The Future Of Dining? A Tiny Chef Climbs Onto Your Plate To Serve Dessert

Just be careful where you stick that fork, sir!

Why we find tiny chefs like Pillsbury’s Doughboy and Ratatouille’s Remy so adorable, I do not know. (Seriously, who really wants a gelatinized pile of flour or a rat cooking your meal?) But the great tradition of tiny chefs is going nowhere, as the two-man studio Skullmapping proves with its series of immeasurably charming animated shorts featuring Le Petit Chef.


An experiment in projection mapping–where a projector is programmed to fire images onto 3-D surfaces without distortion–Le Petit Chef is designed to appear on your dinner table where he assembles your plate via whimsical improvisation. Here he is risking life and limb in the frozen arctic, just to make you a sundae.

And here, Let Petit Chef battles a giant octopus to serve you a plate of bouillabaisse.

(You’d better appreciate that bouillabaisse.)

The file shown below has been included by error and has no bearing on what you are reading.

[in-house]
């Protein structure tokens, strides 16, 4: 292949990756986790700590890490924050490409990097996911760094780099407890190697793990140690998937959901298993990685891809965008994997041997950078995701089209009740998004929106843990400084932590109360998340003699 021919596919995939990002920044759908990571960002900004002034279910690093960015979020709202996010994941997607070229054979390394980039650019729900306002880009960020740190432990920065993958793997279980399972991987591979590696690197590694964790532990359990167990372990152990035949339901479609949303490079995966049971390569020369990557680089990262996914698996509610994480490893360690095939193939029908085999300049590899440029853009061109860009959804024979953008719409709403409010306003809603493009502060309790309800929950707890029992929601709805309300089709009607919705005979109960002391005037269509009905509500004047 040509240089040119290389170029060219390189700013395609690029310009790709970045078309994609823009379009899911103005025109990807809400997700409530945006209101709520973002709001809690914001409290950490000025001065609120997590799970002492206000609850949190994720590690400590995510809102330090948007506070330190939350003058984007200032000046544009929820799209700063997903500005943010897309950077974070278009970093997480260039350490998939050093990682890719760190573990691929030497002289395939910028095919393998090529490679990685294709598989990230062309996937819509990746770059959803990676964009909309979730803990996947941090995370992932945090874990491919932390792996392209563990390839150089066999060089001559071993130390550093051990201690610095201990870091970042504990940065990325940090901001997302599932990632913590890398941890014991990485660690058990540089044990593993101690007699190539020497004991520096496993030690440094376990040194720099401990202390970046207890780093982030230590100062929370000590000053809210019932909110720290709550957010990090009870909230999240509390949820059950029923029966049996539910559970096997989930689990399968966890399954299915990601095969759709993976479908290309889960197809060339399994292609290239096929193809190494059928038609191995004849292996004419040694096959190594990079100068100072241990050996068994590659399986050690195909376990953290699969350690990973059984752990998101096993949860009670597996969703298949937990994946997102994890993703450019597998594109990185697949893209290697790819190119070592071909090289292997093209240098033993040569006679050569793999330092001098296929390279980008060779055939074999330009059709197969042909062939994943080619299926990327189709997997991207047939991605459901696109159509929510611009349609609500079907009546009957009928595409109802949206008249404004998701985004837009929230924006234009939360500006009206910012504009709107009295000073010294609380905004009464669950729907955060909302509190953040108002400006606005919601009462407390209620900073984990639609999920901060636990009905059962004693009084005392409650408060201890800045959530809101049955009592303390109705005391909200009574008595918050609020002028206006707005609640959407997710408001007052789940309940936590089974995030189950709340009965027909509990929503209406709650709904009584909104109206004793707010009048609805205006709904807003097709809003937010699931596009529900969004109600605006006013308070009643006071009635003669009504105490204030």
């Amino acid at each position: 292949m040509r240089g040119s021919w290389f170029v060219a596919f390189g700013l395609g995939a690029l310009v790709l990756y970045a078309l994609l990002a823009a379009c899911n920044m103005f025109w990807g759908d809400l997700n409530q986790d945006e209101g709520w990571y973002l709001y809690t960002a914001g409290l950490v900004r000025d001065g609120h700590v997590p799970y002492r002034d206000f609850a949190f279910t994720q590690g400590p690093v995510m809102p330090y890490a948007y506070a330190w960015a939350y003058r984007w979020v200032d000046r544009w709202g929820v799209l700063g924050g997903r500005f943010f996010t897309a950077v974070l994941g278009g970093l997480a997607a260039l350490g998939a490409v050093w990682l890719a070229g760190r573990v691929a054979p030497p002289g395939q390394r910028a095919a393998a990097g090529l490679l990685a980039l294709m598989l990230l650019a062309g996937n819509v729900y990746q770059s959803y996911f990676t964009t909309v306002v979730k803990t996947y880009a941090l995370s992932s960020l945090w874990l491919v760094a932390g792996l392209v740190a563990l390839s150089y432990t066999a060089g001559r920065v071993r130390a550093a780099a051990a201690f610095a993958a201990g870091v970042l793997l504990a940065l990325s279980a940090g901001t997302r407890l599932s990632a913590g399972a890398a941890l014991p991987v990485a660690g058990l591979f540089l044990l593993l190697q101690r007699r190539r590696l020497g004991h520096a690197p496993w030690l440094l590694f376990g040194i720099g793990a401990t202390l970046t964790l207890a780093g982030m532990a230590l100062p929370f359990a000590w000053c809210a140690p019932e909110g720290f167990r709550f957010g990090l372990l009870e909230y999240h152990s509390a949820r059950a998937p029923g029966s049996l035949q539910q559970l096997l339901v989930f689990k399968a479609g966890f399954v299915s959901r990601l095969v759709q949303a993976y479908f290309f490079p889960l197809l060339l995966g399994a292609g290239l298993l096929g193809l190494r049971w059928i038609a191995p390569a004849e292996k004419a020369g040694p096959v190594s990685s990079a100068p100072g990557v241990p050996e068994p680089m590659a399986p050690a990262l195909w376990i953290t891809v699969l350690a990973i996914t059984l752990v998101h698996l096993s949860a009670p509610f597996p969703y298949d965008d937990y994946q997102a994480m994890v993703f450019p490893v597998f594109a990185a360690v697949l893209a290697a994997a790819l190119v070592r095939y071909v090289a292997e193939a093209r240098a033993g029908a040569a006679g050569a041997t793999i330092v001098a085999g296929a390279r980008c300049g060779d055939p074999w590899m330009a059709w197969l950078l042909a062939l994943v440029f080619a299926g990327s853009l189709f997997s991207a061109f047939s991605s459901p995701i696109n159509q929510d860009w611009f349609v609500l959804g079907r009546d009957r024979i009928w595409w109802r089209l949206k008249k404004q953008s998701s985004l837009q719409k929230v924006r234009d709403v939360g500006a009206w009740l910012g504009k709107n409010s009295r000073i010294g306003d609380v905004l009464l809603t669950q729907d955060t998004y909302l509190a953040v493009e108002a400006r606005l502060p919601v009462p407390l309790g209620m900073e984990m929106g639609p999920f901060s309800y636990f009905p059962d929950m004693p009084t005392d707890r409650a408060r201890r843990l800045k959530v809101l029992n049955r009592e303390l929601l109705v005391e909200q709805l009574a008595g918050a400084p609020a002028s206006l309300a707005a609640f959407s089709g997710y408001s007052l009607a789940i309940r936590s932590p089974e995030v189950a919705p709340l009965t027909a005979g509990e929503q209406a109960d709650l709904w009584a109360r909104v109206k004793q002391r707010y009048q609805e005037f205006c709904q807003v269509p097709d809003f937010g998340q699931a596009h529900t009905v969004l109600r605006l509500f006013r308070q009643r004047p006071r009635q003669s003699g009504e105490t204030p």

“It is quite intensive,” the Skullmapping team writes of the process. “We do spend a lot of time getting everything right, going from the concept to finished project can take up to six weeks. 3-D animation (or animation in general) is a labor intensive work. [But] we also do a lot of tests, by projecting the animation on a table to see the effect, since a projected image is different than an image you watch on your computer screen.”

The shorts began as a client project, but when the deal fell through, Skullmapping continued the work and decided to simply project the shorts for lucky friends who are served dinner on the studio’s back porch. They’re also available for restaurants to license.

In an era when restaurants are parodied for their tedious methodologies of spelling out exactly which organic, free range pork farm their food has come from, Le Petit Chef introduces a less cloying narrative, one that manages to convey the efforts behind the dish in front of you, while leaving a smile on your face that no server will induce with the age-old question “so how’s everything look?”


As for Skullmapping, it sees big potential in these small screen projection venues. “There are a lot of companies working with 3-D mapping, and the tendency is to project each project on even bigger buildings,” they team writes. “While we are moving in the opposite direction ;-)”

About the author

Mark Wilson is a senior writer at Fast Company. He started, a simple way to give back every day.